Irish students fall far, far below their EU counterparts when it comes to learning languages.
New statistics on language ability from the European statistics agency Eurostat paint a stark picture.
In the EU, half of all secondary school students study two or more languages; in Ireland, the comparable figure is only 8pc.
While in the Czech Republic two or more languages are studied by every single secondary school student, one-fifth of Irish students at Leaving Cert level study no foreign languages.
On the continent, it is normal for children to begin studying foreign languages from as young as three, often because it is compulsory on junior school curriculums. A recent report by the Royal Irish Academy said Ireland was the only country in Europe, other than Scotland, where a foreign language was not compulsory at any stage of the school curriculum.
A good portion of this disparity can be attributed to the fact that English is our spoken language.
Failing to learn English can be a huge hindrance to non-native speakers in later life, chiefly in relation to career prospects.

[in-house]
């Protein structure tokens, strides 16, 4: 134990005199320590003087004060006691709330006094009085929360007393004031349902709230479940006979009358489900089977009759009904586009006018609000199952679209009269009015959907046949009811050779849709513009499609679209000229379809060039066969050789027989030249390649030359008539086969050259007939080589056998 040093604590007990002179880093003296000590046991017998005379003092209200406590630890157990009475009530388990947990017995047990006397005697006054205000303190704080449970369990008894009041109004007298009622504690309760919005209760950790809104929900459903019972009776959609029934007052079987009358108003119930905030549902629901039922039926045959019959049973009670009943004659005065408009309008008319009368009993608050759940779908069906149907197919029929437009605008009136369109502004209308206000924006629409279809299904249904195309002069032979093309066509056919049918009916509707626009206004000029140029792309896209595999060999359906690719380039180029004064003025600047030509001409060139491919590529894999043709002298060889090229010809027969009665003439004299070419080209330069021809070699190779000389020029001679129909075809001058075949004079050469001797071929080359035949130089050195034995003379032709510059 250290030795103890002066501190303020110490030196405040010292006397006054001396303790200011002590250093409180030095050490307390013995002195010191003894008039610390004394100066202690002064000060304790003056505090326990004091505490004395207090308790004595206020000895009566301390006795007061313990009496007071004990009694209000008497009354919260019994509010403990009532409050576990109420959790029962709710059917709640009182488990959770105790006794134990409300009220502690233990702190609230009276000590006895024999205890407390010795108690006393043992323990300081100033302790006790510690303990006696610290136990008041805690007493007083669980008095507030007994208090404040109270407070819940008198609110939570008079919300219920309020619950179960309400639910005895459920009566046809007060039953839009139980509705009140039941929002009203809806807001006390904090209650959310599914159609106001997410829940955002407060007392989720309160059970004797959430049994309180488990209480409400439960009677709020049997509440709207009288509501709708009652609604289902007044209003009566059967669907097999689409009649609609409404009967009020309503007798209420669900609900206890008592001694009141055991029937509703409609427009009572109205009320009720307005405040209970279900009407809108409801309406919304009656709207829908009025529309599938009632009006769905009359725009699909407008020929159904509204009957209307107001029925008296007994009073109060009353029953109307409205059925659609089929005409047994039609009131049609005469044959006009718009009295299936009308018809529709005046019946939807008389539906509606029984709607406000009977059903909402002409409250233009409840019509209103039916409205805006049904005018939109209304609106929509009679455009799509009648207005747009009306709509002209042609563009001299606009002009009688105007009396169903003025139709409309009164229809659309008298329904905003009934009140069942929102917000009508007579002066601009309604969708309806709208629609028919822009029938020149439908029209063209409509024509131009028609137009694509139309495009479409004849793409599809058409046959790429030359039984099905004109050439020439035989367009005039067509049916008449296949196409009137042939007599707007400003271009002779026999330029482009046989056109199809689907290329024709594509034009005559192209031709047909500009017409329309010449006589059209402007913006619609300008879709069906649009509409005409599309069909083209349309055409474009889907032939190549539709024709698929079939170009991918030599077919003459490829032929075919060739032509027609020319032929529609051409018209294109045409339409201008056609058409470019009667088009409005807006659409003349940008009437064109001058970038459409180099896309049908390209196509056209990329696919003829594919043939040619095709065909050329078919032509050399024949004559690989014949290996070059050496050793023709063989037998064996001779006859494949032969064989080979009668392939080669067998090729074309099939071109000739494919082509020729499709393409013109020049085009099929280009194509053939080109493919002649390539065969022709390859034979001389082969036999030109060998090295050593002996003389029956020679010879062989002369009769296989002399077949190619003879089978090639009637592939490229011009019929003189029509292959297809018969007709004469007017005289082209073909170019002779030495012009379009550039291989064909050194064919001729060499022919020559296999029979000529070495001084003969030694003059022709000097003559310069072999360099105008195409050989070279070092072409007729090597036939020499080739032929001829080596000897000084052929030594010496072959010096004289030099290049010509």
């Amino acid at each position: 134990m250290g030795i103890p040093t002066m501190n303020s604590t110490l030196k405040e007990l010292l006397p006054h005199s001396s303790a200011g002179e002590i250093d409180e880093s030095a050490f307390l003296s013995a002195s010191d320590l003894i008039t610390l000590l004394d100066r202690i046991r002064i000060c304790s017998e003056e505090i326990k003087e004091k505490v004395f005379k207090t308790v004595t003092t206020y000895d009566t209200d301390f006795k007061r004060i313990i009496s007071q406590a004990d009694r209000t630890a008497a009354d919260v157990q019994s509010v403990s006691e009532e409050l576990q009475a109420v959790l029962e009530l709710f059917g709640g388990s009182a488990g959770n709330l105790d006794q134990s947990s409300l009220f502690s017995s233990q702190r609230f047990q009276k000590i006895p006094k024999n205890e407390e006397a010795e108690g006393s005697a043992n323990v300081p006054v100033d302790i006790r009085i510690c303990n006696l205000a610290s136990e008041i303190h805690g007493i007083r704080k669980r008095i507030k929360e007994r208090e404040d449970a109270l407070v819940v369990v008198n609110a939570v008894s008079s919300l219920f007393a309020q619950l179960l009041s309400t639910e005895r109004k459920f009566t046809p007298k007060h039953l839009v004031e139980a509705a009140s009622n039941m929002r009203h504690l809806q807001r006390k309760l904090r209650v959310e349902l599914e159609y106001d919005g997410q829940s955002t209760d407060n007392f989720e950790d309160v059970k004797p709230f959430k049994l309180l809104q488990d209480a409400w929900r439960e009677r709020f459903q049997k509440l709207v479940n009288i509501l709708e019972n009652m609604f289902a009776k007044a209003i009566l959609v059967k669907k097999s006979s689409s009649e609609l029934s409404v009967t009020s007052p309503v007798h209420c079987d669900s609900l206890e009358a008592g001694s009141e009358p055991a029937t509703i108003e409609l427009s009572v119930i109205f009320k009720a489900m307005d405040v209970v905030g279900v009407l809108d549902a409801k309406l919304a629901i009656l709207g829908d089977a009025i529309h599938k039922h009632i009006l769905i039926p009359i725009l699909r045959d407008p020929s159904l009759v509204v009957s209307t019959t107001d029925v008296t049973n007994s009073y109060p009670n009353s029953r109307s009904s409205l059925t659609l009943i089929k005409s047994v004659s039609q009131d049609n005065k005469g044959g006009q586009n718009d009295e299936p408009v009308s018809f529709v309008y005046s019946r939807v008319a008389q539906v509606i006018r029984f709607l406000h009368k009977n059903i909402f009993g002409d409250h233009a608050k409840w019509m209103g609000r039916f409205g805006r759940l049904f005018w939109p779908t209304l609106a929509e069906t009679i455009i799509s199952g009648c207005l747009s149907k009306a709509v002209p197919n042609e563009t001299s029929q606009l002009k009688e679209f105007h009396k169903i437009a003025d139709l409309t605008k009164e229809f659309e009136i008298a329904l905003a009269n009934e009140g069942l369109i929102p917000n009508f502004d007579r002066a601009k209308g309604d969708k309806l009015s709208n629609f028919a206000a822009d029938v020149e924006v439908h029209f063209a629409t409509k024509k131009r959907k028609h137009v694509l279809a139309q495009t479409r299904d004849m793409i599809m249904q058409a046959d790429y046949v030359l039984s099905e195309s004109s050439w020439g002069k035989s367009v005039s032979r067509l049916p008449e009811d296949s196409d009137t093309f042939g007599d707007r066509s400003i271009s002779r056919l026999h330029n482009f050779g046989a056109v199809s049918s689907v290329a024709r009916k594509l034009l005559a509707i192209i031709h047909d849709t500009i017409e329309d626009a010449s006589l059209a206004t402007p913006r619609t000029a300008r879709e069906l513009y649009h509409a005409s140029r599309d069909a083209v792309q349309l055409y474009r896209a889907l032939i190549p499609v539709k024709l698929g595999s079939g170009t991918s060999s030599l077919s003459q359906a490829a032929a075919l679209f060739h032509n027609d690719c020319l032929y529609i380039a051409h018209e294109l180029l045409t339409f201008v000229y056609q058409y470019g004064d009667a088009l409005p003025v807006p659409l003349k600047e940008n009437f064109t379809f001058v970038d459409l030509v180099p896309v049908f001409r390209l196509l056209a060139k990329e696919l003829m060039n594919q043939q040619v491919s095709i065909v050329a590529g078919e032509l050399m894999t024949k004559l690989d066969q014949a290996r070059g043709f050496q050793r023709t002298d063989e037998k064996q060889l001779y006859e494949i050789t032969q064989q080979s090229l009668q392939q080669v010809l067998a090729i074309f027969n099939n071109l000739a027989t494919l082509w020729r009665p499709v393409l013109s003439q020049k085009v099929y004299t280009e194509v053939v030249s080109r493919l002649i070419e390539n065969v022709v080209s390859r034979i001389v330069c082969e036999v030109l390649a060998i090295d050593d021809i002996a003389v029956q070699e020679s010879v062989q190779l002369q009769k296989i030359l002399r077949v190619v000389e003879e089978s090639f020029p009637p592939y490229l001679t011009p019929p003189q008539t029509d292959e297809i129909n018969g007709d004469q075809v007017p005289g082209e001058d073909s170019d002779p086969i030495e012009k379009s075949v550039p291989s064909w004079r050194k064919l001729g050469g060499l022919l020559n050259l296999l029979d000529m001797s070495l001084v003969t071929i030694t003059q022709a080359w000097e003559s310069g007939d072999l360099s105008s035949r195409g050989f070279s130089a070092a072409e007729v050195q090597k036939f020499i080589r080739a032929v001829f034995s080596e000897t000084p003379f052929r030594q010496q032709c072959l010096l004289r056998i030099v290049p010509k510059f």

In France, 93pc of students learn English at primary level.
Yet not all of our ineptness when it comes to languages can be blamed on speaking English. UK students, whose native tongue is also English, fare far better. In Britain, three-quarters of 10-year-olds learn a language, in comparison to just 7pc here.
The Irish figures are expected to get steadily worse given that the state-sponsored scheme that encourages the learning of foreign languages in primary school, 'The Modern Languages in Primary School Initiative', was suspended last year.
This is truly distressing given how much emphasis we place on attracting foreign investment.
Multinational employers have repeatedly cited a lack of ability at foreign languages as a major shortcoming among Irish graduates.
The end result is that multinationals, attracted here by our corporation tax rate, are forced to recruit staff from overseas to fill their Irish offices.
Paypal, for example, has had to hire 500 employees from abroad to meet its linguistic requirements.
Other research from the German Irish Chamber of Commerce shows there are 2,000 vacant jobs for German speakers in Ireland.
There is some hope; the Erasmus programme, which allows EU third-level students the chance to spend a year at another European university at no extra cost, has been very successful at promoting language learning.
Irish students have shown increasing interest in this programme – 1.42pc of the total student population went on an Erasmus exchange in the academic year 2011/2012, up from 1.29pc a year before.